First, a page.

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Sci Rep. 2017 Aug 10;7(1):7722. doi: 10.1038/s41598-017-08158-9.

Evidence for enhanced multi-component behaviour in Tourette syndrome - an EEG study.

Author information

1
Department of Psychology, Centre for Innovation in Mental Health, University of Southampton, Southampton, UK. V.C.Brandt@soton.ac.uk.
2
Department of Paediatric and Adult Movement Disorders and Neuropsychiatry, Institute of Neurogenetics, Center for Brain, Behaviour and Metabolism, University of Lübeck, Lübeck, Germany. V.C.Brandt@soton.ac.uk.
3
Cognitive Neurophysiology, Department of Child and Adolescent Psychiatry, Faculty of Medicine of the TU Dresden, Dresden, Germany.
4
Department of Paediatric and Adult Movement Disorders and Neuropsychiatry, Institute of Neurogenetics, Center for Brain, Behaviour and Metabolism, University of Lübeck, Lübeck, Germany.
5
Experimental Neurobiology, National Institute of Mental Health, Klecany, Czech Republic.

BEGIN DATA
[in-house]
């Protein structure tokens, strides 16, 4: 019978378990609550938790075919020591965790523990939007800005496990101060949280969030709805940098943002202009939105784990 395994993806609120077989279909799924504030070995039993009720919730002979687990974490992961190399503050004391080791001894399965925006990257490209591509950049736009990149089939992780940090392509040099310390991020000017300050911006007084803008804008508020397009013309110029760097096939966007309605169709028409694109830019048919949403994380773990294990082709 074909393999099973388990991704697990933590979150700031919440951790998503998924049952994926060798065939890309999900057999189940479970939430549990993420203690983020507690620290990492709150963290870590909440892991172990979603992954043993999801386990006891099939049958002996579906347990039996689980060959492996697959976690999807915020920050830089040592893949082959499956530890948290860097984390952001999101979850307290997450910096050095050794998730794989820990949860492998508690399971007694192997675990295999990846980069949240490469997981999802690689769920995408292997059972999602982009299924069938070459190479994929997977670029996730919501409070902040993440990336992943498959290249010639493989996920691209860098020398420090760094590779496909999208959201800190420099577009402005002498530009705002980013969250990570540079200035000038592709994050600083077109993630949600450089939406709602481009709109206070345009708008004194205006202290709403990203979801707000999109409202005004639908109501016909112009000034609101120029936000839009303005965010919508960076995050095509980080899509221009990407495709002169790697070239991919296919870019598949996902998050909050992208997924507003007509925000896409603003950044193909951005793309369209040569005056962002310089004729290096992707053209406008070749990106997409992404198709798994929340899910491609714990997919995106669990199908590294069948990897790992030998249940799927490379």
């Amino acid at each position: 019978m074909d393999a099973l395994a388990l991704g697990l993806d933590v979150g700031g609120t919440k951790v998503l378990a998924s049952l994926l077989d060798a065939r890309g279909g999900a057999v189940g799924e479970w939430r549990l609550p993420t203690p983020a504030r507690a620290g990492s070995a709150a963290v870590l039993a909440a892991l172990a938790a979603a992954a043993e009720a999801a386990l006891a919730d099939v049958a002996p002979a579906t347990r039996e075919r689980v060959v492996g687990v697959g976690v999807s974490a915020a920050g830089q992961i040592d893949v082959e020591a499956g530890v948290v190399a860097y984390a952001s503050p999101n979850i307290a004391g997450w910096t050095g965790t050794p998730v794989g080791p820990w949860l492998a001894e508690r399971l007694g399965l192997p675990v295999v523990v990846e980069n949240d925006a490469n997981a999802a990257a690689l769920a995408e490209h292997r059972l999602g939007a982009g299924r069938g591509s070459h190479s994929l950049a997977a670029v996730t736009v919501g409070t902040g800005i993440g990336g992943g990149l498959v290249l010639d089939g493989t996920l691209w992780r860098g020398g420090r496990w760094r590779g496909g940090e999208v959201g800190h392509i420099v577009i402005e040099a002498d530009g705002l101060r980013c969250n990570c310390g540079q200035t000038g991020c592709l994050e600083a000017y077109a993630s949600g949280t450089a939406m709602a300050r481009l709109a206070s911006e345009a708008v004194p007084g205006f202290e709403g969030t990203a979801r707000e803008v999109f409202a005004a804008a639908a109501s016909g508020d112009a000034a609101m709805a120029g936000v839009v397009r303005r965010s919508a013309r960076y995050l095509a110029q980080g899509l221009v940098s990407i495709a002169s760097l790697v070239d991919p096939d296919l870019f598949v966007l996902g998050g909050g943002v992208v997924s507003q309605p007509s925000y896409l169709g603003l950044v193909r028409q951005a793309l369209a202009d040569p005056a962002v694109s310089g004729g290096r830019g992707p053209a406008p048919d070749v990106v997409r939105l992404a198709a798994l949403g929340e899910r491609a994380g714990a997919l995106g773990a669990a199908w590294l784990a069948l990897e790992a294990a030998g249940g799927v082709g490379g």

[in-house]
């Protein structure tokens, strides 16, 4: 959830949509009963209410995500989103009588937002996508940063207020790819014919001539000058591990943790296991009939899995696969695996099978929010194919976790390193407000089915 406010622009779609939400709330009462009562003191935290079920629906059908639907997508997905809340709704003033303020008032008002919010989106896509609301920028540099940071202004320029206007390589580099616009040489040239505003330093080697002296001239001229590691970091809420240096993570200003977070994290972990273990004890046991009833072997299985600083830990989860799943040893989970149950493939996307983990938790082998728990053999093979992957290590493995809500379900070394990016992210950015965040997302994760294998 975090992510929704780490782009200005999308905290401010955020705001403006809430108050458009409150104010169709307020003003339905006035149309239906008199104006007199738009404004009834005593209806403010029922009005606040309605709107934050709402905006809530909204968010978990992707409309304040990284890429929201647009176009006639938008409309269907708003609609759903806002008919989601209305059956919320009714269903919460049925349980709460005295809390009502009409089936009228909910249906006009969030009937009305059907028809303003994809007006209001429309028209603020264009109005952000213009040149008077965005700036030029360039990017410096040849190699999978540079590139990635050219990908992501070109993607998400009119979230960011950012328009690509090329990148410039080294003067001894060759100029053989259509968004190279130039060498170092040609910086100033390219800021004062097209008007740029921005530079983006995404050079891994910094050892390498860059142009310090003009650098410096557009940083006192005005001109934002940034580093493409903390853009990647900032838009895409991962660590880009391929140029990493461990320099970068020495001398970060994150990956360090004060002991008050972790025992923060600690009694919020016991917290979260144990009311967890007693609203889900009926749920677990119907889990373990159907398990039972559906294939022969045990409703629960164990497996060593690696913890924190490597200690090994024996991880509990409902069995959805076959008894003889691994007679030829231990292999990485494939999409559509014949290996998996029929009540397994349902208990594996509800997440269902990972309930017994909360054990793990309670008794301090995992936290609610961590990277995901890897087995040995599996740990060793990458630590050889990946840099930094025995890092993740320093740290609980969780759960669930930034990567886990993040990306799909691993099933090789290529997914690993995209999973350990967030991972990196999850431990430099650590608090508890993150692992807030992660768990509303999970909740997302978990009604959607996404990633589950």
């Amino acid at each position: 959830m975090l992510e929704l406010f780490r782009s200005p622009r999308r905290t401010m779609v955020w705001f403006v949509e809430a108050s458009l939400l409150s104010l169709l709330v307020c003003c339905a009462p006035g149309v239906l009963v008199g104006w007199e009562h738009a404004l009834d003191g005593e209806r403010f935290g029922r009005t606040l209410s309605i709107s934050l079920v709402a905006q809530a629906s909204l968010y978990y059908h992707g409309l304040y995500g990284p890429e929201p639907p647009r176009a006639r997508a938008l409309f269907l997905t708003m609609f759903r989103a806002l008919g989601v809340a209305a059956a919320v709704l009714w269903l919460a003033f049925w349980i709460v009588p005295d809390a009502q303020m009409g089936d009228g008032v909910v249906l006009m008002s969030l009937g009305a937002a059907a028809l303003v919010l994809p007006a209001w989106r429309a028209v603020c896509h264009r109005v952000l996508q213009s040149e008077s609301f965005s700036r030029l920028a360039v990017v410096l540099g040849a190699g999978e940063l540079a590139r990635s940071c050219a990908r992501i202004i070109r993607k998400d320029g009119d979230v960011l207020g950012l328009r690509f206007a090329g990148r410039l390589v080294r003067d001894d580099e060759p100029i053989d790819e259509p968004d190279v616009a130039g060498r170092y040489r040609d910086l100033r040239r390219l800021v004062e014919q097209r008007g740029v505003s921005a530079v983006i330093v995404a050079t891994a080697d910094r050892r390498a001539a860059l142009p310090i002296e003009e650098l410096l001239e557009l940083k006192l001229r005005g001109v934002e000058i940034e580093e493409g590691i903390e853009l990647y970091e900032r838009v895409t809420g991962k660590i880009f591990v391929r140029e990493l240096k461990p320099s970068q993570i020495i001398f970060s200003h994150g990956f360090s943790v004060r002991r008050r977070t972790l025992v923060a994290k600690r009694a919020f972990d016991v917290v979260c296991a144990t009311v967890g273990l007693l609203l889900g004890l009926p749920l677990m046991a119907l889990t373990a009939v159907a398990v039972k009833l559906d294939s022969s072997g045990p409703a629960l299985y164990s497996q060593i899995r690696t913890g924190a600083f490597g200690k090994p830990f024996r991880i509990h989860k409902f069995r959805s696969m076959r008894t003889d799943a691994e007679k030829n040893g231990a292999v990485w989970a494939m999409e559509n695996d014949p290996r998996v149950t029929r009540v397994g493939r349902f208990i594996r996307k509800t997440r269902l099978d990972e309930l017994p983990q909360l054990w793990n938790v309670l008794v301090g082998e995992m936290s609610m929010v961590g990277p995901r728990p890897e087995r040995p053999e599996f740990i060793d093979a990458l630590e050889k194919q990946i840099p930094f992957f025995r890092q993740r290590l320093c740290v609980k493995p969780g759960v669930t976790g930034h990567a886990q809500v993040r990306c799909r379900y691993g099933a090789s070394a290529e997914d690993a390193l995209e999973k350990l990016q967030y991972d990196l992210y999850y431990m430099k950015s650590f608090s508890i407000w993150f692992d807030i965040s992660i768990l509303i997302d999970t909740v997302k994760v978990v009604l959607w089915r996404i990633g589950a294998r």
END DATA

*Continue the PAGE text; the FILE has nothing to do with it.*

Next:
Abstract

Evidence suggests that Tourette syndrome is characterized by an increase in dopamine transmission and structural as well as functional changes in fronto-striatal circuits that might lead to enhanced multi-component behaviour integration. Behavioural and neurophysiological data regarding multi-component behaviour was collected from 15 patients with Tourette syndrome (mean age = 30.40 ± 11.10) and 15 healthy controls (27.07 ± 5.44), using the stop-change task. In this task, participants are asked to sometimes withhold responses to a Go stimulus (stop cue) and change hands to respond to an alternative Go stimulus (change cue). Different onset asynchronies between stop and change cues were implemented (0 and 300 ms) in order to vary task difficulty. Tourette patients responded more accurately than healthy controls when there was no delay between stop and change stimulus, while there was no difference in the 300 ms delay condition. This performance advantage was reflected in a smaller P3 event related potential. Enhanced multi-component behaviour in Tourette syndrome is likely based on an enhanced ability to integrate information from multiple sources and translate it into an appropriate response sequence. This may be a consequence of chronic tic control in these patients, or a known fronto-striatal networks hyperconnectivity in Tourette syndrome.

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